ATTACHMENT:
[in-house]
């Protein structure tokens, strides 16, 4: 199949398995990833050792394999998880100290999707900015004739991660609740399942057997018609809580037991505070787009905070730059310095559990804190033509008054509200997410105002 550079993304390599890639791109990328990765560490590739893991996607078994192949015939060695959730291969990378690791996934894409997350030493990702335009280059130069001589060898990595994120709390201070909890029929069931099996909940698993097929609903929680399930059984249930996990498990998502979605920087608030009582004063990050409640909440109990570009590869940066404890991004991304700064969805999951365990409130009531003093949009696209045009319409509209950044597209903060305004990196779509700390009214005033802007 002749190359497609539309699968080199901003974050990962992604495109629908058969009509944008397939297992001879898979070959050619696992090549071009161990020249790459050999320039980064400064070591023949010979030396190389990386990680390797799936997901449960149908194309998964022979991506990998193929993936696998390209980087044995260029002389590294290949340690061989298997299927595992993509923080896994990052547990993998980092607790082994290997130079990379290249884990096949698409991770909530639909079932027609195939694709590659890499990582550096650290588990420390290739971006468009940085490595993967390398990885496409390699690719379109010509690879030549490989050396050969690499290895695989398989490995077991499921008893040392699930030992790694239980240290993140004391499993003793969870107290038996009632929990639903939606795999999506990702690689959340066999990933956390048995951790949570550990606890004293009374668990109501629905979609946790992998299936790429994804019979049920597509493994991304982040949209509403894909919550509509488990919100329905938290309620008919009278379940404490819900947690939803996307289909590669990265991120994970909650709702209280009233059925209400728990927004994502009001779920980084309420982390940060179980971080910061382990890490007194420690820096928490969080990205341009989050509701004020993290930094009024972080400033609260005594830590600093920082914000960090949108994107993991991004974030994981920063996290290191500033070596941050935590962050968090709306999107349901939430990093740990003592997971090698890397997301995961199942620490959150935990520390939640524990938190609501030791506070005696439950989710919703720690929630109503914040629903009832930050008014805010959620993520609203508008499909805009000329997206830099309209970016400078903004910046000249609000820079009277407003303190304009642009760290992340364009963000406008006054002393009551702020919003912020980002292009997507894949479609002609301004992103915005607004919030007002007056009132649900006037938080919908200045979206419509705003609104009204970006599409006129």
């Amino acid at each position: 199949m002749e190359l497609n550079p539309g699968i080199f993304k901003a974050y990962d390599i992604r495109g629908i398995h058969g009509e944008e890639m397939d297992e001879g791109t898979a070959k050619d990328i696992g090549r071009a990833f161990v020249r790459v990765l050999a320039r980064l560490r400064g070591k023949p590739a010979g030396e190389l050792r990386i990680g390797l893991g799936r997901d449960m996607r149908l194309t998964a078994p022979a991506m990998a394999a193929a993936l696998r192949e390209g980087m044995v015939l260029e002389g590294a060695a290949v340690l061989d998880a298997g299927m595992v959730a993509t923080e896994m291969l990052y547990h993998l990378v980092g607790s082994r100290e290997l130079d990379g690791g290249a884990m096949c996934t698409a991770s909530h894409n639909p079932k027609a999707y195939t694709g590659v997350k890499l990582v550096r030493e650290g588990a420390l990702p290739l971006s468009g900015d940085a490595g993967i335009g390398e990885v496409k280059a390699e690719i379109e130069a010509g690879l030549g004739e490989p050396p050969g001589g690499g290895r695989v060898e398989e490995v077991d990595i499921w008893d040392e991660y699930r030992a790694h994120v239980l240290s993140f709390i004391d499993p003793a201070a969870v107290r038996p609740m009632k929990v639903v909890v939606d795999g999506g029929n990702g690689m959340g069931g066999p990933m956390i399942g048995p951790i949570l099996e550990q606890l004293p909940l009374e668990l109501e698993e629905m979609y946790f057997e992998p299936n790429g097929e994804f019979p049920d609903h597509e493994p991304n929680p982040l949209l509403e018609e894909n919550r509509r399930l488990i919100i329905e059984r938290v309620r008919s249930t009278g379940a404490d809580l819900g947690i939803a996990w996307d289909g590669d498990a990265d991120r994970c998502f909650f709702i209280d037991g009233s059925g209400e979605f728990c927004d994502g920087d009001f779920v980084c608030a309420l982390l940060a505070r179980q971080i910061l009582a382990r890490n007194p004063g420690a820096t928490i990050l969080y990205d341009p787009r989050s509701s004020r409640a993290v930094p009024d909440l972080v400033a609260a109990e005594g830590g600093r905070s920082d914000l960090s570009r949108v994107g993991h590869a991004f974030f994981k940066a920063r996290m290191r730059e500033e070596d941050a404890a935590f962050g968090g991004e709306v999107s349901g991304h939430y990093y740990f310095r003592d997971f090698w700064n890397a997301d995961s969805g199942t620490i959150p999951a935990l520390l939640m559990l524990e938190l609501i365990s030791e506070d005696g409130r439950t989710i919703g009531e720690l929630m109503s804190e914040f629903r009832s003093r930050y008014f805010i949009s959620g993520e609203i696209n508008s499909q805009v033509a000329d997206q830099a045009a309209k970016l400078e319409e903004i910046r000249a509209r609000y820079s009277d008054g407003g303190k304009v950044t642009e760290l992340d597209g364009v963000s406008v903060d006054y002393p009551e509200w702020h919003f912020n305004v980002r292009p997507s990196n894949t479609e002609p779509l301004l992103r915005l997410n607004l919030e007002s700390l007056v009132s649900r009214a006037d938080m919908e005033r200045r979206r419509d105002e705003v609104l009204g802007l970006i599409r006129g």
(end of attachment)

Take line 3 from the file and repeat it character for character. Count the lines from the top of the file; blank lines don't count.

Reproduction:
């Amino acid at each position: 199949m002749e190359l497609n550079p539309g699968i080199f993304k901003a974050y990962d390599i992604r495109g629908i398995h058969g009509e944008e890639m397939d297992e001879g791109t898979a070959k050619d990328i696992g090549r071009a990833f161990v020249r790459v990765l050999a320039r980064l560490r400064g070591k023949p590739a010979g030396e190389l050792r990386i990680g390797l893991g799936r997901d449960m996607r149908l194309t998964a078994p022979a991506m990998a394999a193929a993936l696998r192949e390209g980087m044995v015939l260029e002389g590294a060695a290949v340690l061989d998880a298997g299927m595992v959730a993509t923080e896994m291969l990052y547990h993998l990378v980092g607790s082994r100290e290997l130079d990379g690791g290249a884990m096949c996934t698409a991770s909530h894409n639909p079932k027609a999707y195939t694709g590659v997350k890499l990582v550096r030493e650290g588990a420390l990702p290739l971006s468009g900015d940085a490595g993967i335009g390398e990885v496409k280059a390699e690719i379109e130069a010509g690879l030549g004739e490989p050396p050969g001589g690499g290895r695989v060898e398989e490995v077991d990595i499921w008893d040392e991660y699930r030992a790694h994120v239980l240290s993140f709390i004391d499993p003793a201070a969870v107290r038996p609740m009632k929990v639903v909890v939606d795999g999506g029929n990702g690689m959340g069931g066999p990933m956390i399942g048995p951790i949570l099996e550990q606890l004293p909940l009374e668990l109501e698993e629905m979609y946790f057997e992998p299936n790429g097929e994804f019979p049920d609903h597509e493994p991304n929680p982040l949209l509403e018609e894909n919550r509509r399930l488990i919100i329905e059984r938290v309620r008919s249930t009278g379940a404490d809580l819900g947690i939803a996990w996307d289909g590669d498990a990265d991120r994970c998502f909650f709702i209280d037991g009233s059925g209400e979605f728990c927004d994502g920087d009001f779920v980084c608030a309420l982390l940060a505070r179980q971080i910061l009582a382990r890490n007194p004063g420690a820096t928490i990050l969080y990205d341009p787009r989050s509701s004020r409640a993290v930094p009024d909440l972080v400033a609260a109990e005594g830590g600093r905070s920082d914000l960090s570009r949108v994107g993991h590869a991004f974030f994981k940066a920063r996290m290191r730059e500033e070596d941050a404890a935590f962050g968090g991004e709306v999107s349901g991304h939430y990093y740990f310095r003592d997971f090698w700064n890397a997301d995961s969805g199942t620490i959150p999951a935990l520390l939640m559990l524990e938190l609501i365990s030791e506070d005696g409130r439950t989710i919703g009531e720690l929630m109503s804190e914040f629903r009832s003093r930050y008014f805010i949009s959620g993520e609203i696209n508008s499909q805009v033509a000329d997206q830099a045009a309209k970016l400078e319409e903004i910046r000249a509209r609000y820079s009277d008054g407003g303190k304009v950044t642009e760290l992340d597209g364009v963000s406008v903060d006054y002393p009551e509200w702020h919003f912020n305004v980002r292009p997507s990196n894949t479609e002609p779509l301004l992103r915005l997410n607004l919030e007002s700390l007056v009132s649900r009214a006037d938080m919908e005033r200045r979206r419509d105002e705003v609104l009204g802007l970006i599409r006129g």